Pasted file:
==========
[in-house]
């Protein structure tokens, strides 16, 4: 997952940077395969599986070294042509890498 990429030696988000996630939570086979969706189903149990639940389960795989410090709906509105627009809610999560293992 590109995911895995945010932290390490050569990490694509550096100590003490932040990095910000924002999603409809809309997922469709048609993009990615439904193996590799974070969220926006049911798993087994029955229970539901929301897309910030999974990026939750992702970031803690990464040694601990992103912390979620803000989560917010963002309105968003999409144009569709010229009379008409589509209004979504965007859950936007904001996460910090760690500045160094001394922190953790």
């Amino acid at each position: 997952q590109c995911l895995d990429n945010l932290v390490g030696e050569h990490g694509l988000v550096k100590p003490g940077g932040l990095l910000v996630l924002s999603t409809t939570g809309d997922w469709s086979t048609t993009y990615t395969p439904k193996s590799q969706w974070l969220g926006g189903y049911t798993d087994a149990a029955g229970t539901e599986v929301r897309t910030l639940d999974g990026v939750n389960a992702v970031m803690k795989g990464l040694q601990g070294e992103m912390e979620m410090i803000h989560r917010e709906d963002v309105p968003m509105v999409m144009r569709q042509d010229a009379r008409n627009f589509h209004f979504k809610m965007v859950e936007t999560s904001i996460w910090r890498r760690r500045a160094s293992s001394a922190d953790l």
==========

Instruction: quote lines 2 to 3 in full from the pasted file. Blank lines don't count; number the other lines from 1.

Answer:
């Protein structure tokens, strides 16, 4: 997952940077395969599986070294042509890498 990429030696988000996630939570086979969706189903149990639940389960795989410090709906509105627009809610999560293992 590109995911895995945010932290390490050569990490694509550096100590003490932040990095910000924002999603409809809309997922469709048609993009990615439904193996590799974070969220926006049911798993087994029955229970539901929301897309910030999974990026939750992702970031803690990464040694601990992103912390979620803000989560917010963002309105968003999409144009569709010229009379008409589509209004979504965007859950936007904001996460910090760690500045160094001394922190953790």
């Amino acid at each position: 997952q590109c995911l895995d990429n945010l932290v390490g030696e050569h990490g694509l988000v550096k100590p003490g940077g932040l990095l910000v996630l924002s999603t409809t939570g809309d997922w469709s086979t048609t993009y990615t395969p439904k193996s590799q969706w974070l969220g926006g189903y049911t798993d087994a149990a029955g229970t539901e599986v929301r897309t910030l639940d999974g990026v939750n389960a992702v970031m803690k795989g990464l040694q601990g070294e992103m912390e979620m410090i803000h989560r917010e709906d963002v309105p968003m509105v999409m144009r569709q042509d010229a009379r008409n627009f589509h209004f979504k809610m965007v859950e936007t999560s904001i996460w910090r890498r760690r500045a160094s293992s001394a922190d953790l």